ROI, I Love You, But…

July 9, 2010

Broken Heart of Social Media

This could have been my love letter to ROI.  But it’s not. I’m frustrated. ROI, you can do better and I want to lay out a basic outline of how.

Social Media Bonanza

If you’re not familiar with ROI, this organization is focused around an annual global summit of young Jewish innovators. It is supported by a PR company that does advance media, a blog, a Facebook page, a YouTube channel, a Flickr account, and a Twitter feed as well as hashtag– all linked here.

So what could I possibly be complaining about? They have all their bases covered, right?

Well, no. I don’t think they fully practice what they preach– and I’m saying this as a 2009 ROI fellow as well as someone who has been in contact with ROI offering them my support on numerous occasions with regard to social media and web content. I’m saying this out of love: ROI, you can do better.

What’s the Problem, Exactly?

The two primary problems I identify are as follows:

  • There’s a disconnect between the Summit and the rest of the year, and
  • A disconnect between those actively participating in the Summit and those on the outside

With all the excitement generated for the Summit, there’s no carry through for those who aren’t participating. The ROI blog is updated minimally and there don’t seem to be many blog posts coming from participants– which makes sense because they’re really, really busy.

The primary way to follow the Summit is via ROI’s hashtag, which is #roicom. But how much can you really say in 152 characters? Well, I believe that you can get your point across quite effectively, but it has to be a concerted effort: not just comments but actual commentary.

— Now you have an idea of the problem. Keep reading to hear the solution. —

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Slingshot Fund Shows Promise for the Next Generation of Jewish Philanthropists

December 16, 2007

Sky
Envisioning the Future
Photo by Nic McPhee

The promise to the next generation has always been bigger and better. But when it comes to Jewish philanthropy, young entrepreneurs are shaking their heads– “We want our own vision,” they say. “That was yours.”

So what is the future of Jewish philanthropy and Jewish organizations? Today’s leader in cutting edge philanthropy is the Slingshot Fund. If Jewish innovation is what you want, then the Slingshot Fund is where to get it.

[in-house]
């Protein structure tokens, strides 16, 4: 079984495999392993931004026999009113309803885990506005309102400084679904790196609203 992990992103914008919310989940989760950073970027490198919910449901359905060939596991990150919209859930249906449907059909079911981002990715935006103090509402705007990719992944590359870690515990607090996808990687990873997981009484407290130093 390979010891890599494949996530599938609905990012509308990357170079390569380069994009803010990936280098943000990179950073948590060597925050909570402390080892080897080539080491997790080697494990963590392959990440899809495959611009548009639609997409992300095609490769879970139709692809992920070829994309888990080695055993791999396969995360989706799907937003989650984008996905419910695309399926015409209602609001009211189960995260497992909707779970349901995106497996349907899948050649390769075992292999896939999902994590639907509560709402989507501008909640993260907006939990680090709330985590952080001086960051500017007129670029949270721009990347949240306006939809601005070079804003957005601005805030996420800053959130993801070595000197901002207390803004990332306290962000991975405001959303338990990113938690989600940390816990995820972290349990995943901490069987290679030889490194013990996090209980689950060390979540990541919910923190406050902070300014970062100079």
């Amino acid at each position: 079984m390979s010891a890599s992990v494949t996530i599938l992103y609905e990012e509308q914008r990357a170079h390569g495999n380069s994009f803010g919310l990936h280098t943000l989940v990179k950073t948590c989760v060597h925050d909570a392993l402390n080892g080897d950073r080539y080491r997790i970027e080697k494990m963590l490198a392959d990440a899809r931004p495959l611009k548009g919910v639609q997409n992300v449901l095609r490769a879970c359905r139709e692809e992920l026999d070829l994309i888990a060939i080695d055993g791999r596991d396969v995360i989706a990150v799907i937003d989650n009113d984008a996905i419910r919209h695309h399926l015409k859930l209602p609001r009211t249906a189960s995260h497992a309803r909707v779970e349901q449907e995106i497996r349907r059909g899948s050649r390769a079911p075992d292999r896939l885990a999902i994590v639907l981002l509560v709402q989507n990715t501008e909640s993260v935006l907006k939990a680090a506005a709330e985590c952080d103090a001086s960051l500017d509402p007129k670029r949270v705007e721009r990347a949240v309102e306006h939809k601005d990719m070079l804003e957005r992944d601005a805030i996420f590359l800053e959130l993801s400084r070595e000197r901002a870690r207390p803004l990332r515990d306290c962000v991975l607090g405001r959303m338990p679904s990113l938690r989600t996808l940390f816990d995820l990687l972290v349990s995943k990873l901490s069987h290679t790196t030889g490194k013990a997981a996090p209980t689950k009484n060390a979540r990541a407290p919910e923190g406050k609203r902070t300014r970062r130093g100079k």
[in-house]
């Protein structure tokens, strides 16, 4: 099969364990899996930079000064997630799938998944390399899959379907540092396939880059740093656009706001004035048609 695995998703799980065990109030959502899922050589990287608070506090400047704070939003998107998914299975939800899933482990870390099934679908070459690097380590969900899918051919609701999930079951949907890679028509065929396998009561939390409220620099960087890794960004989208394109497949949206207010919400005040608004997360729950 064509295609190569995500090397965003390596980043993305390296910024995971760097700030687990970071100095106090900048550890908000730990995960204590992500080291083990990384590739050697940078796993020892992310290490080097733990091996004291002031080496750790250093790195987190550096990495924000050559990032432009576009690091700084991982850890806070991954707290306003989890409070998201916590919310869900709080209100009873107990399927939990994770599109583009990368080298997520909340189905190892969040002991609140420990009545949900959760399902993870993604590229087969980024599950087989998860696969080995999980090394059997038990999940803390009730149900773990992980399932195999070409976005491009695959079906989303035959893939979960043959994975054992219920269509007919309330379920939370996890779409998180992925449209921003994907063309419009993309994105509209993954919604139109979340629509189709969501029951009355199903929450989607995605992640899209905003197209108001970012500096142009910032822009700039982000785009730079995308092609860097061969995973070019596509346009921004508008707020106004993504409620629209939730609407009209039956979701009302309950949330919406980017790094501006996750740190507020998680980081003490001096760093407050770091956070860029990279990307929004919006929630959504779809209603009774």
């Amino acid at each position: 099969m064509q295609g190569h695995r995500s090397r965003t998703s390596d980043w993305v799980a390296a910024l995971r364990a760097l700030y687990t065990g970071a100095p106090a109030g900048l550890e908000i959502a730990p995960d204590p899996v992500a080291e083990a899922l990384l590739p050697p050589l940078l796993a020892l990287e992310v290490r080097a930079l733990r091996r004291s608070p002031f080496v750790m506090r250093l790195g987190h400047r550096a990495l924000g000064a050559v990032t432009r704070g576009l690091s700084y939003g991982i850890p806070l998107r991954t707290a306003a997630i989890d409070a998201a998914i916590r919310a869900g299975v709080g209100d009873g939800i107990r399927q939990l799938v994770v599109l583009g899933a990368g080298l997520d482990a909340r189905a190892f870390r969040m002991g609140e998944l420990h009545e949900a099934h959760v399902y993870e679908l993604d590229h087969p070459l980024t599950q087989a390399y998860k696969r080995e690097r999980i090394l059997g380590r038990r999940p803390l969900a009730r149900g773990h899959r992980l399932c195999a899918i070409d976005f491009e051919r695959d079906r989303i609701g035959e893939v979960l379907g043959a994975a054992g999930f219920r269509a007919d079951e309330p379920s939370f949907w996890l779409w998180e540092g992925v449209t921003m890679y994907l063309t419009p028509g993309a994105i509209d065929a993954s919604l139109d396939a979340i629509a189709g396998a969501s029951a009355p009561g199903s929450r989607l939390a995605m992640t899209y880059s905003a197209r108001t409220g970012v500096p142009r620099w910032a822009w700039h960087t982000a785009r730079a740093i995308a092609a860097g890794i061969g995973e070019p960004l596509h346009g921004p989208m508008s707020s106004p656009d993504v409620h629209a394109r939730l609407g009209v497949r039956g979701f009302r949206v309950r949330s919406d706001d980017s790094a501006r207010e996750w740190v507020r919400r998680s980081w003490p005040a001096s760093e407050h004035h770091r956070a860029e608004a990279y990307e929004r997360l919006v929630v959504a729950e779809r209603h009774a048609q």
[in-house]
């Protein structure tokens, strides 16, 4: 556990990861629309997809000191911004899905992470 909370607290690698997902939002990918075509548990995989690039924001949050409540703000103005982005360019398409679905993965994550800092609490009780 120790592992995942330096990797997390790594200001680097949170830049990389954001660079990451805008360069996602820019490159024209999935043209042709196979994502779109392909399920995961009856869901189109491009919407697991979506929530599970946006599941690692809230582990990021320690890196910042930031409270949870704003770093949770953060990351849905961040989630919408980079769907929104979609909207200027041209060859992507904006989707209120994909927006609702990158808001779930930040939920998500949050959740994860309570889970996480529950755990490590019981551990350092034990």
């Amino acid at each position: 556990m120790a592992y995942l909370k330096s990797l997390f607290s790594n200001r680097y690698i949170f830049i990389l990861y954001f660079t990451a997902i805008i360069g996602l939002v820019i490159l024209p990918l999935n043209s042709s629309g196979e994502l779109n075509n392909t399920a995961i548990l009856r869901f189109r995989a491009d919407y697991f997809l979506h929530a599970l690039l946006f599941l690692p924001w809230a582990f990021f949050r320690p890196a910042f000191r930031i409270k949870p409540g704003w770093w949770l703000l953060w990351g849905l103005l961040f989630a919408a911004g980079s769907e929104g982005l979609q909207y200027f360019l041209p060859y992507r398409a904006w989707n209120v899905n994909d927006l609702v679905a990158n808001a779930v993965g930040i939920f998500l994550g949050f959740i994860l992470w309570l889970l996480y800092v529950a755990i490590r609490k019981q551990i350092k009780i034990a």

Why You Should Care About the Slingshot Fund

The epitome of an 21st century organization geared to take on the challenges of the upcoming decade, Slingshot is best known for its annually released “Slingshot Resource Guide to American Jewish Innovation.”

In its efforts to identify and sponsor organizations in the Jewish community based on emerging interests and priorities, Slingshot serves as a catalyst and a conduit for getting young social entrepreneurs involved in Jewish giving.

8 Grants for 5768

The Slingshot Fund’s $360,000 inaugural grants were announced this week. Here are the 8 lucky grantees:

  • Goldring/Woldenberg Institute for Southern Jewish Life, providing educational and rabbinic services to isolated Jewish communities, and documenting Southern Jewish lie
  • JDub Records, promoting Jewish values and community connections through reggae and hip hop (think: Matisyahu)
  • Jewish Funds for Justice, promoting vibrant Jewish communities and skillful leaders
  • Just Vision, using media and educational tools to raise awareness and encourage civic participation in grassroots peacebuilding
  • Ikar, creating new models for spiritual Jewish communities, with novel experimentation with rituals, study, and social justice
  • InterfaithFamily.com, connecting families and Jewish communities across religious and spiritual modalities
  • Reboot, creating multi-media experiences in Jewish culture through literature, entertainment and social action for young adults
  • Storahtelling, performing weekly Torah portions and stories in schools and synagogues

What We Can Learn From This List

Now you know the who, but what about the why? What can we learn about current trends in Jewish philanthropy from this list? What does it tell us about how we envision our future?

It is no secret that young Jews are feeling increasingly disconnected from the large scale federated system of Jewish philanthropy housed in the United Jewish Communities.

Young people want more control than the federations can offer. They want direct routes to giving, transparent processes, and fuller accountability than their parents’ generation. Gone are the days when we trust in institutions and middle men to do our giving for us. We want direct control to ensure the maximum impact of our philanthropic dollar.

In a world where the prerequisites to social inclusion are often deemed insurmountable, young social activists are looking for answers. Slingshot provides a solution.

Look to this year’s Slingshot grantees and Guide members as leaders in taking on the Jewish community challenges that are to come.

(Keep reading for recommendations on learning more.)

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